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Teenagers participating in agricultural programs across Napa County showcased their hard work and even made some money during the Junior Livestock Auction at the Napa Town & Country Fair on Saturday.

Haley Konoval, 17, a senior at American Canyon High School, said she is putting any money she earns from raising livestock away for college. During the auction, Konoval sold her first market goat, “Socrates,” for $21 per pound. At 91 pounds, Socrates yielded $1,911.

“This is just a little extra money that I can put into savings for college,” Konoval said.

Her second goat hadn’t even gone up for auction yet.

Konoval has been participating in American Canyon 4-H, a youth development program, for 8 years. She’s been raising goats for five.

“I started off just doing other things that the club offers,” she said, like baking, sewing and arts and crafts. Eventually she started raising chickens, then goats, and now she also raises ducks.

“I love doing this,” Konoval said. “It’s a lot of work, and it’s not for everyone, but I love it, and I can’t imagine doing it any other way.”

Konoval, who works two other jobs, said after she graduates, she hopes to attend UC Davis and become a veterinarian.

In the months leading up to auction, she wakes up every day at 5:50 a.m. to feed the goats. Over the past few years, she’s learned how to train, sheer and care for the goats. Although the goats are sold for their meat, she said, they’ve had “the best life they could ever really ask for.”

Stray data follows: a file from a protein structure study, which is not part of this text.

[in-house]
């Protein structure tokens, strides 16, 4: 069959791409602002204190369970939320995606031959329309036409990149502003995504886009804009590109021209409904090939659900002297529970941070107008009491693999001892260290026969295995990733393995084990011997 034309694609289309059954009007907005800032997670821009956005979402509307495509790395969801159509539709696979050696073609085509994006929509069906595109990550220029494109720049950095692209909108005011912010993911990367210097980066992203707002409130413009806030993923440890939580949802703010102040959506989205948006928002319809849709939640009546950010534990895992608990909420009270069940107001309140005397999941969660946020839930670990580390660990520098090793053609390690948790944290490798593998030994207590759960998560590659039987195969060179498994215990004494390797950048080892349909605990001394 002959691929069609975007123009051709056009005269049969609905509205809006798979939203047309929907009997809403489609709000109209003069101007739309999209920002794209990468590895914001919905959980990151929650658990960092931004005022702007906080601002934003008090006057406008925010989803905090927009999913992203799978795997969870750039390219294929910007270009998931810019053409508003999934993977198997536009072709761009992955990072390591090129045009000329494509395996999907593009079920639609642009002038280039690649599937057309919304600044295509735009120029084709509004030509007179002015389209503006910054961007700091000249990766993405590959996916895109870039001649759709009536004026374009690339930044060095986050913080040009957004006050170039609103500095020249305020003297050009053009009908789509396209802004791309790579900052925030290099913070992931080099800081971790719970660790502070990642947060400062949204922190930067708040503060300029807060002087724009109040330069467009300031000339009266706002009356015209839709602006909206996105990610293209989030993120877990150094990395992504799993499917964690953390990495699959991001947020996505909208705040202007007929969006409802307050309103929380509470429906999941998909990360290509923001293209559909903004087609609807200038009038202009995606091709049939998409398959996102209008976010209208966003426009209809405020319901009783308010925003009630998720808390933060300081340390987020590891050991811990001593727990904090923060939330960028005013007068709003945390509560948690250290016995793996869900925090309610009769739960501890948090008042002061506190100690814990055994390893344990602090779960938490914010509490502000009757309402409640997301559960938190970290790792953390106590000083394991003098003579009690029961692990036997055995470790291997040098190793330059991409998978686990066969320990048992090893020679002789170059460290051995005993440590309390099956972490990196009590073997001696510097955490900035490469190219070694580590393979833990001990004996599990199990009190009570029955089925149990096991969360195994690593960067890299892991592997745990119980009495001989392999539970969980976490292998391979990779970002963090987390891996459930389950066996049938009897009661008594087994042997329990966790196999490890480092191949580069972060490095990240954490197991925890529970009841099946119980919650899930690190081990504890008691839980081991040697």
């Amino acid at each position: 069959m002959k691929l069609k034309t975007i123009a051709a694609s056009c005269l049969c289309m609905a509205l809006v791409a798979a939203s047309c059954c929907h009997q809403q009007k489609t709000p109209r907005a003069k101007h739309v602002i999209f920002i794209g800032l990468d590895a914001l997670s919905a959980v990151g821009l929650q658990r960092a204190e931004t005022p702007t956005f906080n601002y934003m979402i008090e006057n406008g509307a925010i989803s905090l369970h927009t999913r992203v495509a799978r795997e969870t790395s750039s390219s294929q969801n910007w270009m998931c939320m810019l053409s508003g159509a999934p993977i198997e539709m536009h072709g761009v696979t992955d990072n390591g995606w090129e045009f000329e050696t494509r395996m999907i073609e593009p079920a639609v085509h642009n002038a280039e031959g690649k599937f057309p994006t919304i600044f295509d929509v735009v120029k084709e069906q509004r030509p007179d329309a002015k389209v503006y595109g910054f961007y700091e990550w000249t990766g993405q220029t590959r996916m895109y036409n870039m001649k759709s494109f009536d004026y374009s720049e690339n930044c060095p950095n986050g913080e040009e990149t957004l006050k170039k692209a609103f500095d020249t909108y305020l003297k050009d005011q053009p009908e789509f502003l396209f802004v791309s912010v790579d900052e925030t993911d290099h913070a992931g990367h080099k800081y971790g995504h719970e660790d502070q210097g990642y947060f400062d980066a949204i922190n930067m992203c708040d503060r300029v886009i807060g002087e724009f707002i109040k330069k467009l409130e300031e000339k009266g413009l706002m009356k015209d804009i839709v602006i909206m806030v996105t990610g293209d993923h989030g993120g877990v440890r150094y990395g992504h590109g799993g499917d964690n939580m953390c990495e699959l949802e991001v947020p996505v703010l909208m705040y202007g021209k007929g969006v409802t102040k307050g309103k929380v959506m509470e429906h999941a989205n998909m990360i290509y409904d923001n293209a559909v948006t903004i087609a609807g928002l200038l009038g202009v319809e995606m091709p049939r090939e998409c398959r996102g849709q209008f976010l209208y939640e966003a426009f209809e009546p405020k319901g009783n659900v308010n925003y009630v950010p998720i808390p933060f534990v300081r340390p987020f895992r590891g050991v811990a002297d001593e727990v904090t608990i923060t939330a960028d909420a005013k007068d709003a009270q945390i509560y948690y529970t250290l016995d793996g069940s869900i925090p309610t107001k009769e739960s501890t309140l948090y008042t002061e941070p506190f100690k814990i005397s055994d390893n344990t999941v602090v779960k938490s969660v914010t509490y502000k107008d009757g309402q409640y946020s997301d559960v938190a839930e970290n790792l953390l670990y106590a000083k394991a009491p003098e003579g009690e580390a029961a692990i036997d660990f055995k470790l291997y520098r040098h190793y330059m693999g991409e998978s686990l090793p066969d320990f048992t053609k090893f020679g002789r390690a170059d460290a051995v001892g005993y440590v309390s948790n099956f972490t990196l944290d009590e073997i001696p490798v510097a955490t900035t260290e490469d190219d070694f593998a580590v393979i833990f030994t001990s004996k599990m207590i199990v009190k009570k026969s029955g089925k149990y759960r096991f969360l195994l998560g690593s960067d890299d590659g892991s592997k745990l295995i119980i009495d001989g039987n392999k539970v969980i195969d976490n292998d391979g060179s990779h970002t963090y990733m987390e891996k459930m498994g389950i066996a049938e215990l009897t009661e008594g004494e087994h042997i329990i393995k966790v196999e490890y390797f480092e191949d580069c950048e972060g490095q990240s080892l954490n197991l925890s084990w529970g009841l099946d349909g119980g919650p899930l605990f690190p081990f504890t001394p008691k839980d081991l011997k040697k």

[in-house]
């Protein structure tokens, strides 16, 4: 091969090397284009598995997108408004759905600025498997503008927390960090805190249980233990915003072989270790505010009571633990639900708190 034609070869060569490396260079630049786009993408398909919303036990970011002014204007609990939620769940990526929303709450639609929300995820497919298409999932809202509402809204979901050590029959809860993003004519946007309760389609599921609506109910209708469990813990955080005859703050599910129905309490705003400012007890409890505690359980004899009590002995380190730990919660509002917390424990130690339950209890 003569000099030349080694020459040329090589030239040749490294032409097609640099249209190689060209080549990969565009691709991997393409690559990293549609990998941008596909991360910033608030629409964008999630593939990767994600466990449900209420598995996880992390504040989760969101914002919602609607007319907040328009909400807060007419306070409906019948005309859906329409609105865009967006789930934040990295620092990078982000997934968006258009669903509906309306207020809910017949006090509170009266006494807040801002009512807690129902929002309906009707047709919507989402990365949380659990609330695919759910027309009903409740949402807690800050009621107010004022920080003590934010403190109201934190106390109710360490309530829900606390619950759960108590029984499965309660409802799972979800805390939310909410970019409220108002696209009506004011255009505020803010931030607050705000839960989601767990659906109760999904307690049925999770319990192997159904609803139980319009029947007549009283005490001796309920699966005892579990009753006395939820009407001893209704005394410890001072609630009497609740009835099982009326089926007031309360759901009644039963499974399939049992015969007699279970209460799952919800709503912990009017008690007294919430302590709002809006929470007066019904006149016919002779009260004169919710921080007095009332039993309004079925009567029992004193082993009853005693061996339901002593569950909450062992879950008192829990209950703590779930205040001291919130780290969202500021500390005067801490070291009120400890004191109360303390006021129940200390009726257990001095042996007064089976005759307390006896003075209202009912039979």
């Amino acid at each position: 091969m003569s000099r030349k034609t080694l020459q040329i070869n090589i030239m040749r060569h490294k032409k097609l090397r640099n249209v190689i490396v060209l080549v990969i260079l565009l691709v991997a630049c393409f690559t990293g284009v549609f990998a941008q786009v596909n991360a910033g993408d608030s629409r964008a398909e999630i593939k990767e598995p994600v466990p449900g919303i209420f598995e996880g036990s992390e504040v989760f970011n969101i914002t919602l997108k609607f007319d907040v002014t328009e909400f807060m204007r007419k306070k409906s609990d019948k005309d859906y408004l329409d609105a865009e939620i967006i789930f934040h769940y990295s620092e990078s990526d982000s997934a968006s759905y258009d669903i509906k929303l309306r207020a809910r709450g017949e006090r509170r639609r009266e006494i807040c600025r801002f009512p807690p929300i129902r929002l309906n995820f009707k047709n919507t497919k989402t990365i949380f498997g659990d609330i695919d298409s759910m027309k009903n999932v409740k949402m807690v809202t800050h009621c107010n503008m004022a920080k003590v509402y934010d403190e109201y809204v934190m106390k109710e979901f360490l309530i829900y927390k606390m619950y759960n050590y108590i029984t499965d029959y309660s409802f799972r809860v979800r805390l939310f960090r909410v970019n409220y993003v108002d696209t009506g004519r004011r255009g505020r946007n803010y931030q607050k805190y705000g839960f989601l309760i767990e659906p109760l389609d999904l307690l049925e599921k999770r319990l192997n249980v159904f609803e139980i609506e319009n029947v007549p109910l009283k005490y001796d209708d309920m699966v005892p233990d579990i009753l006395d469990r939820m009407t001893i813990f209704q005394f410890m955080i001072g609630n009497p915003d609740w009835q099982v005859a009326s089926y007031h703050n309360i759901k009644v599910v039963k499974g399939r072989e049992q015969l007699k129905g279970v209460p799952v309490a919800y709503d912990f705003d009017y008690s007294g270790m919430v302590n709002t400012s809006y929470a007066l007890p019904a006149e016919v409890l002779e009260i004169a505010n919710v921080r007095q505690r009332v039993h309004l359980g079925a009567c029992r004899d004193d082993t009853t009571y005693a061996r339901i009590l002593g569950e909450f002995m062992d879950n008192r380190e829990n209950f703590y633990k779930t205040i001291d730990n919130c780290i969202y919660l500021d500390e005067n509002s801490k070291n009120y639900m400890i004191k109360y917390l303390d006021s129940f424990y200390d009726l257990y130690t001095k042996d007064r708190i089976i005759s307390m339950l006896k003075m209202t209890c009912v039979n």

“We’re raising high-quality meat in a very ethical, environmentally friendly way,” she said. “They’re fed two meals a day, they’re not cooped up, and they get to play with their friends (other goats).”

This year was 15-year-old Joe Brawdy’s first year participating in St. Helena FFA (Future Farmers of America) and, he said, he really didn’t know what to expect.

“I was kind of going in blind,” the St. Helena High School sophomore said. “My parents convinced me to take an ag class and now I have two sheep. It’s weird to think about.”

Those two sheep, he said, made him a little more than $3,000 on Saturday, adding up to about $1,900 in profit. Brawdy took out a $1,375 agricultural loan, which paid for his uniform and part of two animal-related projects, at the beginning of the program.

He’s going to use the money for college, he said, “because it’s never too early to start saving.”

“My parents were quite happy when I told them I didn’t want to spend it on videogames.”

Although he would have never described himself as an “animal person,” Brawdy said he has gotten a lot out of the program.

“It’s just opened up so many doors,” he said. Through the FFA, Brawdy has sharpened his people skills, learned some marketing skills and has even developed an understanding of how the food industry works.

Raising livestock teaches perseverance and time management, said Alex Avina, 16, of Calistoga.

“It’s very educational and really beneficial for college,” he said. Alvina, who has participated in St. Helena FFA for three years, said although he likes it, this may be his last year. Next summer, he said, he wants to start working more and planning for college.

Garrett Singletary, 17, of the Napa 4-Leaf Clovers, said raising livestock through 4-H gives kids something to be responsible for in addition to giving them experience talking to people and learning how to network.

In order to sell an animal for a better price, he said, you need to reach out to people you know and invite them to come to the auction. Then, while at the auction, he said, you “introduce yourself” and “chat it up” with other potential buyers.

Singletary, a senior at Valley Oak High School, was auctioning off two hogs on Saturday – “Magnolia” and “Blue.” On Monday, each one weighed 245 pounds, so he expected them to be 10 to 15 pounds heavier for the auction.

In general, hogs gain one pound for every three pounds you feed them.

“You usually want them (weighing) 260 to 275 pounds,” he said.

Eventually, he said, he hopes to have a farm.

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Maria Sestito is the former Napa Valley Register public safety reporter. She now writes for the Register as a freelancer.